Former NBC and CBS News correspondent Ed Rabel wrote in a 2013 Charleston (WV) Gazette opinion piece that the people in local TV news are “bubble-heads and glib, young, sometimes pretty know-nothings” who “wouldn’t know a news story if it slapped them in the face.”
Station owners and managers forbid their news departments from stepping on toes and ruffling feathers, out of fear that such stories might insult local advertisers or offend politicians on whose toes reporters might stomp. And investigative or original reporting is costly, meaning real reporters must be hired to do real reporting, a job that requires lots of time and money that the stations have no time for.
Sixteen months after his op-ed was published, Rabel (current photo at left) announced he was running as an independent in West Virginia’s second congressional district race. Still upset about the op-ed, WCHS-TV news director Matt Snyder ordered his staff to ignore the former journalist’s campaign.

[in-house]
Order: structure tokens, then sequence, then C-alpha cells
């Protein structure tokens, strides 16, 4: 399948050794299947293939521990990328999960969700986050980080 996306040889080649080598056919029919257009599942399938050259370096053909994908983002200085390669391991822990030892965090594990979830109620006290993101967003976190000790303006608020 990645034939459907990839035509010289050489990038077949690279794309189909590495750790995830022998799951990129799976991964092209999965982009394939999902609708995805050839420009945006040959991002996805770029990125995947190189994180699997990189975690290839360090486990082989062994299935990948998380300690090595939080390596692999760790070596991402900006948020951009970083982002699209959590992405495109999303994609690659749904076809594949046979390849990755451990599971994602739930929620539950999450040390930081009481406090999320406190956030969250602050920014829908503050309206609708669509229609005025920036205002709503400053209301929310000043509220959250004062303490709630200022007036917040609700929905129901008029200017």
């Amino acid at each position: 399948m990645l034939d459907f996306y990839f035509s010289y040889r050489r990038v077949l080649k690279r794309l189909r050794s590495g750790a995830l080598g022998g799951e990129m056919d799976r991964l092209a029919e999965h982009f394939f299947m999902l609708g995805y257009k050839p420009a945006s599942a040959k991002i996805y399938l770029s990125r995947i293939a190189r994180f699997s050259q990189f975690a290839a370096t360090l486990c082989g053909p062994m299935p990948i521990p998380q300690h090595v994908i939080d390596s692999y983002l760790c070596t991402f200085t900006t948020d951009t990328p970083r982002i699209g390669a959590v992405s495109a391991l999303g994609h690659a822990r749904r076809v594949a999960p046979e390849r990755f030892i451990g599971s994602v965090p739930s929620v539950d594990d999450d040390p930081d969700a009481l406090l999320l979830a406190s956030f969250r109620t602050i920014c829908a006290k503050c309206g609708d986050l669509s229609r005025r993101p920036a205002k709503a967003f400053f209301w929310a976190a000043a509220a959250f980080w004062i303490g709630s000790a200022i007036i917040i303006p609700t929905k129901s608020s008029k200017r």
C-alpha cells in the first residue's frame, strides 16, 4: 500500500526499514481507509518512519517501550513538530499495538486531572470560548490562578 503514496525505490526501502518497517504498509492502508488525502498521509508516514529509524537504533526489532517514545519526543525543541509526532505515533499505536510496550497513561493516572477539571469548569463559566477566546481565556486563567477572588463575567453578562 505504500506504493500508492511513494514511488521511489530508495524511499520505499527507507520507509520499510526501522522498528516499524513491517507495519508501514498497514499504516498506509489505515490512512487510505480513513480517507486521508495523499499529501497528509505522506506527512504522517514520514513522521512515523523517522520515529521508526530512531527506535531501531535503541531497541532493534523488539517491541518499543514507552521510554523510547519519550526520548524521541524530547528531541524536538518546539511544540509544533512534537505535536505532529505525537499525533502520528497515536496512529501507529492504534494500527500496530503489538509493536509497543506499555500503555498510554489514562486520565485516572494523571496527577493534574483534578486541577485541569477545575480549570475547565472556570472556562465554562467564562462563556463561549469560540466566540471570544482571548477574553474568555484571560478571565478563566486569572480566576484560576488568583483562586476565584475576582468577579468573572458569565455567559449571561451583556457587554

“Everyone in the newsroom was given explicit instructions [by Snyder] to not write [about] or air or interview me,” Rabel tells Romenesko readers, and assignment editor Mamie Buoy “reaffirmed to my source and everyone in the news department that Rabel was not to be reported on or interviewed.”
I’ve asked Snyder and Buoy about the coverage blackout.
Update — News director Snyder sends this response:
Eyewitness News at WCHS-WVAH TV is committed to covering news important to the people of West Virginia without bias or agenda.
WCHS-WVAH has and will continue to be committed to covering the elections, political races and candidates including the second district race important to our viewers both online and on TV. We will continue to cover these campaigns and candidates so that voters have the knowledge they need to make an informed decision this November.